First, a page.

Contributing to open source software with Ian Varley of Salesforce
With open source, you're expanding the sphere of people who might potentially care a lot about your code. You find others who have similar problems, and who can leverage your work and maybe even extend it. The knowledge that you've helped someone avoid "rebuilding the wheel" is really gratifying, and it's amplified when those people actually start getting so involved that they give you contributions of code or ideas. The project picks up steam, and you might even get unforeseen help tackling those issues you didn't have bandwidth to tackle yourself. Really, it's the gift that keeps on giving.
IPFire 2.19 Core Update 101 Patches Cross-Site-Scripting Vulnerability in Web UI
The development team behind the IPFire software have announced the general availability of the Core Update 101 of the IPFire 2.19 Linux kernel-based firewall distribution.
Social media isn't my cup of tea, but many Linux users like it and use it. And there are certainly Linux geeks worth following on various social media networks. A writer at Network World has a list of Linux notables that are worth following, and his article includes links to their social media pages.
The Linux Foundation, the nonprofit advancing professional open source management for mass collaboration, today announced the lineup of early keynote speakers for LinuxCon and ContainerCon North America, which take place August 22-24 in Toronto, Canada. This year's event will mark the 25th anniversary of Linux and will host a celebration of the open source community. The story of Linux is important to informing how we manage and support professional open source projects into the future.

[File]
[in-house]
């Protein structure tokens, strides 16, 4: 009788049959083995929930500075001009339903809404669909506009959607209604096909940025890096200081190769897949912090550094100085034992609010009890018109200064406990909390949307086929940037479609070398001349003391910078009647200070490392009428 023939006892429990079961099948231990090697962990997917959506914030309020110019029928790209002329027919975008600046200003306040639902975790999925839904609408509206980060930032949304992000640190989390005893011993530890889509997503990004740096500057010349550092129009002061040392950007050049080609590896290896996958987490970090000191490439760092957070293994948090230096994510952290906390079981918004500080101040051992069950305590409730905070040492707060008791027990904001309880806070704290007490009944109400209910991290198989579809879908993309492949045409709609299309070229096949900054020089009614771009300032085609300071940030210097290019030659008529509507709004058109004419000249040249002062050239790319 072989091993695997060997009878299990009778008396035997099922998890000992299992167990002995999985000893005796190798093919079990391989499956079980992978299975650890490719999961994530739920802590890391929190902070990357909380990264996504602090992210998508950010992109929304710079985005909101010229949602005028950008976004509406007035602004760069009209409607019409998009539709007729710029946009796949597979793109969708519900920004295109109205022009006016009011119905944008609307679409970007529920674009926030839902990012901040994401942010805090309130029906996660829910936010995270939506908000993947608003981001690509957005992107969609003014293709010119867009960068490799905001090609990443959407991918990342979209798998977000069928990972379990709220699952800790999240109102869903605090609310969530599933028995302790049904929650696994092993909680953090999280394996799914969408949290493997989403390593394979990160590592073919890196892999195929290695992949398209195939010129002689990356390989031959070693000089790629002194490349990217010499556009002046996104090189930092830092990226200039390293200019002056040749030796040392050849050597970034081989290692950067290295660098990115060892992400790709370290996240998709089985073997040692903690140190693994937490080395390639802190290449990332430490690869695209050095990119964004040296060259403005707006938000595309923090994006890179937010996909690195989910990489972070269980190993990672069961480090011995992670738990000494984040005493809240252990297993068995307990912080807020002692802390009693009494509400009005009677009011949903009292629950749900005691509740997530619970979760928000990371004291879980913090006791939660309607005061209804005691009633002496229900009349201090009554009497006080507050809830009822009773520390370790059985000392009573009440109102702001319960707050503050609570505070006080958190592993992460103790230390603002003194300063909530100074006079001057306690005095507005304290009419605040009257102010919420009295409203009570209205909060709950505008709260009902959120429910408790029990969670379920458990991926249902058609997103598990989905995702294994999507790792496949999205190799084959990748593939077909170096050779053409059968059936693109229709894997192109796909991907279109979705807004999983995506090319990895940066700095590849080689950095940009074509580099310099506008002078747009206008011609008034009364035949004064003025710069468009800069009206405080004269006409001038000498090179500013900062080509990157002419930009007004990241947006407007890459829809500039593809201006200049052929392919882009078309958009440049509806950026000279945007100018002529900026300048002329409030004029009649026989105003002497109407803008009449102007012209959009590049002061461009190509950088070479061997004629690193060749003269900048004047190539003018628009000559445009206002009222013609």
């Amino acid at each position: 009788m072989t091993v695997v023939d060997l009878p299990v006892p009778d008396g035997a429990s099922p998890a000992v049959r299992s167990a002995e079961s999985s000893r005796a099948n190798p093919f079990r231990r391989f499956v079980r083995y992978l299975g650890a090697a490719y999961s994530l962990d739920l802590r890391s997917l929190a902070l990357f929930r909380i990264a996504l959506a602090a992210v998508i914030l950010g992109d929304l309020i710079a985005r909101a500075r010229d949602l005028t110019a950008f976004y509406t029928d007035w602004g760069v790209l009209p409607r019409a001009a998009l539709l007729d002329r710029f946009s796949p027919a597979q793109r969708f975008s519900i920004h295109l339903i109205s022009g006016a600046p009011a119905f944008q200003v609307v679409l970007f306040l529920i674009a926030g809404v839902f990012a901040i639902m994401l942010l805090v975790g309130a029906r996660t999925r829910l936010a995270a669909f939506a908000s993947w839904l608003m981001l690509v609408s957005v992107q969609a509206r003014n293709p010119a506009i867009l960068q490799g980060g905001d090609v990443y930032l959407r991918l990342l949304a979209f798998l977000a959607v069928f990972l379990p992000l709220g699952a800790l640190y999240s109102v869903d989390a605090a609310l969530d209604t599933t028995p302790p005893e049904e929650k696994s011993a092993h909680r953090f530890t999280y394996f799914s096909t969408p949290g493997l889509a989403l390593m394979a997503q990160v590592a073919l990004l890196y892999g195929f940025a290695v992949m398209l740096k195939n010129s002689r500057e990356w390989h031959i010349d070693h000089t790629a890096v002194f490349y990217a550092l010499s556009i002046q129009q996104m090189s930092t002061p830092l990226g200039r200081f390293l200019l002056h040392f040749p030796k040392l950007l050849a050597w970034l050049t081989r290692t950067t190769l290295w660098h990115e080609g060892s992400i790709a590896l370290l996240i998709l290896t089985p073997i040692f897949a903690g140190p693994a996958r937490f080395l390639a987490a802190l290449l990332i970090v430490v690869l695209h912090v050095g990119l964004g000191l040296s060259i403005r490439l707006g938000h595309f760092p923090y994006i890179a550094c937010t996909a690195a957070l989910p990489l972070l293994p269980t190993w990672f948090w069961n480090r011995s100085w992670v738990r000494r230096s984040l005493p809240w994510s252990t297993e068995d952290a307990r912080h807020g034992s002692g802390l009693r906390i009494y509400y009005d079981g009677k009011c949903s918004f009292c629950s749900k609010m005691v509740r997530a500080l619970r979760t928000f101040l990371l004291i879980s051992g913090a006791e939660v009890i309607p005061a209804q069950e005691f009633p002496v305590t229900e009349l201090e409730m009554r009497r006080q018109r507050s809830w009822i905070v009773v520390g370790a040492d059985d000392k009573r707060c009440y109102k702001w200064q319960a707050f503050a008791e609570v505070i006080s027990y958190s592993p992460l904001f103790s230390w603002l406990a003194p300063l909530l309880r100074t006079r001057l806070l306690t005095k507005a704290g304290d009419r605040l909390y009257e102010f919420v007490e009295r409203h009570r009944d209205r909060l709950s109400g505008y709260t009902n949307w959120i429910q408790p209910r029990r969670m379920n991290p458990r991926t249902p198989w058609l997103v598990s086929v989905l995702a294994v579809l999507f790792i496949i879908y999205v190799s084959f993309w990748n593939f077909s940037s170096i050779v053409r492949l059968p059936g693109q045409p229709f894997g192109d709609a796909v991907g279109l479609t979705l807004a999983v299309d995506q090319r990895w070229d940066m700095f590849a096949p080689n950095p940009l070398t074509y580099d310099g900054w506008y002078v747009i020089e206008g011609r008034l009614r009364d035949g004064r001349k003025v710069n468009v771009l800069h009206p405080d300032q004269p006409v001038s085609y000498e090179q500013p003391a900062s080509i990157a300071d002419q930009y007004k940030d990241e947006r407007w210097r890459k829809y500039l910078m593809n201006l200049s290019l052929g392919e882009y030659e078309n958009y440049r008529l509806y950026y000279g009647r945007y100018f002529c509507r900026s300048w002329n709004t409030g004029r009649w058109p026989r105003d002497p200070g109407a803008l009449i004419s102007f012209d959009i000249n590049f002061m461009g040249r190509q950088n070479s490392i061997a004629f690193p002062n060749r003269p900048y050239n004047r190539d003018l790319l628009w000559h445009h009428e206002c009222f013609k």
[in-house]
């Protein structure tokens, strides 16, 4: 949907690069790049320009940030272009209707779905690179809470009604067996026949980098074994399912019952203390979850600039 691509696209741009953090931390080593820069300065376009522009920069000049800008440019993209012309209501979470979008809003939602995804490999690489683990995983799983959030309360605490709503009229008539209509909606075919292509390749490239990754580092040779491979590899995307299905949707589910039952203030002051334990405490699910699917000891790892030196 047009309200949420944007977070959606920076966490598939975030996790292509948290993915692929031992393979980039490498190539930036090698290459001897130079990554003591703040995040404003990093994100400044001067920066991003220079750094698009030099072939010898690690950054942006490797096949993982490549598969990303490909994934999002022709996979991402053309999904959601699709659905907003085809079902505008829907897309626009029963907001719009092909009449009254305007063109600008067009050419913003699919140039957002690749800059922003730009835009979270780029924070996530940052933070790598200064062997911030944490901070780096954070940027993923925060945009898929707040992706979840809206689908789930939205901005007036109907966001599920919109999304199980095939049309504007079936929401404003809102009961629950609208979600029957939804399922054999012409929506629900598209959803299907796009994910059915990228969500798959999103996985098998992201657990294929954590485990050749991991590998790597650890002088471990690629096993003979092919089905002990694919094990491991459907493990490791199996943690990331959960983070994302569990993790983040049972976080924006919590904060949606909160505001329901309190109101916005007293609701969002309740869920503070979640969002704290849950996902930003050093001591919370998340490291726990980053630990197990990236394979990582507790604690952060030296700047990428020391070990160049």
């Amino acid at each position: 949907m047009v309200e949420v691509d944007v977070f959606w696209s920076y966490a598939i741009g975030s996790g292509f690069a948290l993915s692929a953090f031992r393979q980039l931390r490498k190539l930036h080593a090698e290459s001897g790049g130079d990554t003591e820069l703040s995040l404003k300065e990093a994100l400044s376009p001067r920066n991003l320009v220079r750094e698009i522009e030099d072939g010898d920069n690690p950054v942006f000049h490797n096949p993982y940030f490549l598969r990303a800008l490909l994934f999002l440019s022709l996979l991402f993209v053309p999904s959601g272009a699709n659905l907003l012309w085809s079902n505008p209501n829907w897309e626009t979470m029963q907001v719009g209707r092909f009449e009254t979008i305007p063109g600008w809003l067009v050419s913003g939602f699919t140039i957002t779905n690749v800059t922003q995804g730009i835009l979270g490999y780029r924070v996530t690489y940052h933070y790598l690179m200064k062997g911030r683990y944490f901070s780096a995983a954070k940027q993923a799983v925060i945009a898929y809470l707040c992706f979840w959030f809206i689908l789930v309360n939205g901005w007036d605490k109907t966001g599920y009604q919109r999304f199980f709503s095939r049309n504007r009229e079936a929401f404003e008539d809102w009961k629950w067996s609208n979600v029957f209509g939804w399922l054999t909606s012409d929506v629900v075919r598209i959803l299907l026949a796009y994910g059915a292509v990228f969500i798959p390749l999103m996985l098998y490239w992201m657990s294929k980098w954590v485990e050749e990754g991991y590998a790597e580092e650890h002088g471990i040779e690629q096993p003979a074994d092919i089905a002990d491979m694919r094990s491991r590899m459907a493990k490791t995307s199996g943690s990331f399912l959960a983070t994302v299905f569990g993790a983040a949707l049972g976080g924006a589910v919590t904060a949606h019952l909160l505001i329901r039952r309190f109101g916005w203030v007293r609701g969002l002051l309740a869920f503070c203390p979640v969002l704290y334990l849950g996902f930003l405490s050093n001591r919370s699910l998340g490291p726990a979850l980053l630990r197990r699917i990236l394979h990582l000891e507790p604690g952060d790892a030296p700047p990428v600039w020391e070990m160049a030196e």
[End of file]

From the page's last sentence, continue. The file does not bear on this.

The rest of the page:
The wait is over, the report of the latest Scrum sprint of the YaST Team is here! In the previous post we promised that after this sprint we would have much more to show… and now we do. This sprint was quite productive, so let’s go straight to the most interesting bits.
While the creation of Debian packages is abundantly documented, most tutorials are targeted to packages implementing the Debian policy. Moreover, Debian packaging has a reputation of being unnecessarily difficult and many people prefer to use less constrained tools like fpm or CheckInstall.
We’ve talked about the Fairphone 2 before. It’s probably the most ethical smartphone you can buy off the market – built from “conflict-free” minerals and raw materials, and designed with ecological balance in mind. Now the developers are looking into making even the software monopoly-free and open source, of course. They have just released their own version of Android, one that is free from Google services.